Summary: What can we learn of God from the opening statement of the Bible?

“In the beginning, God created the heavens and the earth.” [1]

Great philosophers are distinguished by asking great questions, whereas the merely curious ask meaningless questions. For instance, some shallow individuals may ask what they imagine is a profound question, “Why is there something rather than nothing?” Superficially, this question appears to offer a choice between something and nothing. However, consider the point—What is nothing? As soon as we answer, “nothing is…” whatever our definition may be, nothing ceases to be nothing and becomes something. If nothing really is nothing, nothing defies description.

Instead, the question asked should properly be, “Why is there something?” When we ask the question in this manner, it is no longer meaningless. This question forms one of the great philosophical questions of the ages. The question can be stated in different forms, any of which stimulates great thoughts. Where did the universe come from? Who made the atom? How did everything get to be as it is? Any of these is the same, basic question, each exploring the ultimate source of all that is.

Something exists—an immense, intricate and orderly something. That something was there before we were, for we cannot imagine our existence without it. But how did it get there? And how did it get to be as we understand it? GENESIS 1:1 answers these and every such question. That verse informs us, “In the beginning, God created the heavens and the earth.” Focusing on this one verse, we should be able to discover something about the origin of all that is, and something of the God who gives being to all that is. Obviously, understanding the nature of our Creator can only be beneficial for those who seek to worship Him.

A CONSIDERATION OF THE QUESTION OF ORIGINS —There are really only four possibilities when we consider answers to the question, “Why is there something?” [2] First, there is the view that the universe had no origin. This view argues that matter is eternal or at least that in some form the universe has always existed. This has been the predominant view of both ancient and modern science until recent times; it continues to be held by some.

A second view would hold that everything had a beginning and that this beginning was the work of a good personal being. Essentially, this is the Christian view.

Opposed to this view, one must concede the possibility of the view that all things came into being as result of the work of an evil personal being.

The fourth view is that there has always been and is now a dualism. This view takes several forms depending on whether one thinks of a personal or impersonal, moral or immoral dualism; but all the views are related. This was the view of ancient cosmologies such as presented in the Babylonian Epic. It is still characteristic of eastern religions and mysticism.

We can quickly eliminate the third view. You will recall that that view proposes an origin for the universe from a personal evil entity. That particular view says, in effect, that Satan is the creator. This view may be readily dismissed since it fails to give an adequate explanation of the origin of good. Evil can be a corruption of good. Satan can rebel against the Lord God of the Christian Faith. However it is not possible to think of good emerging from evil. While evil may be the misuse of otherwise good traits or abilities, there is no place for good to develop if evil is the source of all things.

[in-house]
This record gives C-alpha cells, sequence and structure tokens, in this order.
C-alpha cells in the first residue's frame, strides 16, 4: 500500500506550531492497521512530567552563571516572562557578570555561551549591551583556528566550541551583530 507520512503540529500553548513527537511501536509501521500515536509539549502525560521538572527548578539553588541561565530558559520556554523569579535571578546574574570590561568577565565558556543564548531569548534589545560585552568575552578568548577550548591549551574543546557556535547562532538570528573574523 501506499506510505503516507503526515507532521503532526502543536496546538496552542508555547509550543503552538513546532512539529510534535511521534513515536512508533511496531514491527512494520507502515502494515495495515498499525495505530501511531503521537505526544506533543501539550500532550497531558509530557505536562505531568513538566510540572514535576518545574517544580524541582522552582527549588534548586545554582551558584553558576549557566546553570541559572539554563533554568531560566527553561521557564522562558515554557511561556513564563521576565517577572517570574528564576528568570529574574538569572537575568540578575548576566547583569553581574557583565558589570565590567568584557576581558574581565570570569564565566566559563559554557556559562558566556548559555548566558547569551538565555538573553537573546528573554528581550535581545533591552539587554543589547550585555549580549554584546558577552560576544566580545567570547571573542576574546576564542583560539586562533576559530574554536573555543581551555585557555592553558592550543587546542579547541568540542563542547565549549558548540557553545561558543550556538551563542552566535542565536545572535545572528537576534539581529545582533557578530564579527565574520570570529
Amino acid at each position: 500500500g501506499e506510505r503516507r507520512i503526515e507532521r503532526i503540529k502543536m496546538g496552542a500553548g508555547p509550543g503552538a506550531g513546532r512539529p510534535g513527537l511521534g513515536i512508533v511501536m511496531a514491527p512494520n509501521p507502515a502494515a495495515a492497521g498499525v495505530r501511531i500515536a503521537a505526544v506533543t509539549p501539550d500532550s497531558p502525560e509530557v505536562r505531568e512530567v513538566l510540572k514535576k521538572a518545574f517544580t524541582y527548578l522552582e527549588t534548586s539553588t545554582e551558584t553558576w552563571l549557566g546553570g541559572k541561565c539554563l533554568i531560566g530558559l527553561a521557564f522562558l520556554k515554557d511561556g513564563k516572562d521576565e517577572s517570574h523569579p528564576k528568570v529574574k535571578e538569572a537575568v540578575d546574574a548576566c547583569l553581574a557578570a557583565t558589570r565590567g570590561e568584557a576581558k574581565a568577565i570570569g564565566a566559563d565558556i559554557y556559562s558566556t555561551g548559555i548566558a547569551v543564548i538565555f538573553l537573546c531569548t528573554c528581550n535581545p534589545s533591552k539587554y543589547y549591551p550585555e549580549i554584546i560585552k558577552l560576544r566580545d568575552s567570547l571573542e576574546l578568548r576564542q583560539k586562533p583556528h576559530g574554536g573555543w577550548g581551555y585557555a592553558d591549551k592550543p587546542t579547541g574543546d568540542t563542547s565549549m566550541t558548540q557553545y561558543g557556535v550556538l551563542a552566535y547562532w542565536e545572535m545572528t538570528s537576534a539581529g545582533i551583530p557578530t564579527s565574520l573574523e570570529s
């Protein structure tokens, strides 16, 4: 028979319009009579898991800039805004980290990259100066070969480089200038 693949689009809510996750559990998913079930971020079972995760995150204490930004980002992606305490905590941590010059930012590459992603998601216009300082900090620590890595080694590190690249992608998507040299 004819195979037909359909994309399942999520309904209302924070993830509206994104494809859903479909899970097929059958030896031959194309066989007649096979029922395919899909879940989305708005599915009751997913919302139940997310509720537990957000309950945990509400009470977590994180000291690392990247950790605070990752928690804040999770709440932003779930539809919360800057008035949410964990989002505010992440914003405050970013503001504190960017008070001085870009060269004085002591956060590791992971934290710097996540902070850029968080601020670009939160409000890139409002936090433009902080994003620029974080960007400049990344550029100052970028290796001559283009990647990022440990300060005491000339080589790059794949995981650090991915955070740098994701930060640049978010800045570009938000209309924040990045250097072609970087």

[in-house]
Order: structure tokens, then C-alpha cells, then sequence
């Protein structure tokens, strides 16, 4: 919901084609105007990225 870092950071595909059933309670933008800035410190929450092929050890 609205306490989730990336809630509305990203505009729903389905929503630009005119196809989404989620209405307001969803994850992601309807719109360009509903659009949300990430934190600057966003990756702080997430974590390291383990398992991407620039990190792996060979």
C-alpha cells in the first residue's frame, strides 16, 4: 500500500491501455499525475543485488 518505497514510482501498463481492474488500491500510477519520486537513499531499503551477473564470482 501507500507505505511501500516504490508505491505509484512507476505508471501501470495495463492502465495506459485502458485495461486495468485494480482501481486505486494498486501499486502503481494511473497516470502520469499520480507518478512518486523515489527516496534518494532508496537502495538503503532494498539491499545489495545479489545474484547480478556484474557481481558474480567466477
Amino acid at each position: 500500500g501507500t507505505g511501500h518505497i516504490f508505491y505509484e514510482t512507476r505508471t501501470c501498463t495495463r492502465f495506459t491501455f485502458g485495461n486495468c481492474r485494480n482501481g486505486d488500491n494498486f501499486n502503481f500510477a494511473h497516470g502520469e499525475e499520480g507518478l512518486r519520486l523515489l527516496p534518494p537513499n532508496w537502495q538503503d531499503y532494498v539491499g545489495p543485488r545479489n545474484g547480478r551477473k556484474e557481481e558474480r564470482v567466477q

It is possible to restate the problem of an evil origin for the universe in a slightly different form. For a power to be considered as truly evil, that power must possess the attributes of intelligence and will. However, these attributes of intelligence and will are in and of themselves good, which implies that good must have existed previously and that evil cannot therefore be the origin of all things. With the dismissal of this view, we are left with three views to account for origins.

The fourth possibility, dualism, will be seen to fail to satisfy. The reason for the failure of this view is that, although dualism has been quite popular throughout long periods of history it fails the test of careful analysis. You see, having stated the dualism we either immediately attempt to pass behind it to some type of unity that includes the dualism or we choose one part of the dualism and make it prominent over the other. In this latter instance, we are easing into one of the other possibilities and essentially dismissing the dualism as a viable possibility.

C. S. Lewis addressed this problem, pointing out a fatal flaw in the system. Dualism envisions two powers (whether spirits or gods) who are supposed to be quite independent and eternal. Neither entity is responsible for the other; each has an equal right to call itself God. Each presumably thinks that it is good and the other bad. Lewis questions what is meant when we say, as required in stating dualism, that the one power is good and the other bad. Do we mean merely that we prefer one to the other? If that is all we mean, then we must give up any real talk about good or evil; and if we do that, the moral dimension of the universe vanishes entirely and we are left with nothing more than matter operating in certain ways. Thus, we cannot possibly mean that and still hold to the dualism. We have fallen back to possibility number one.

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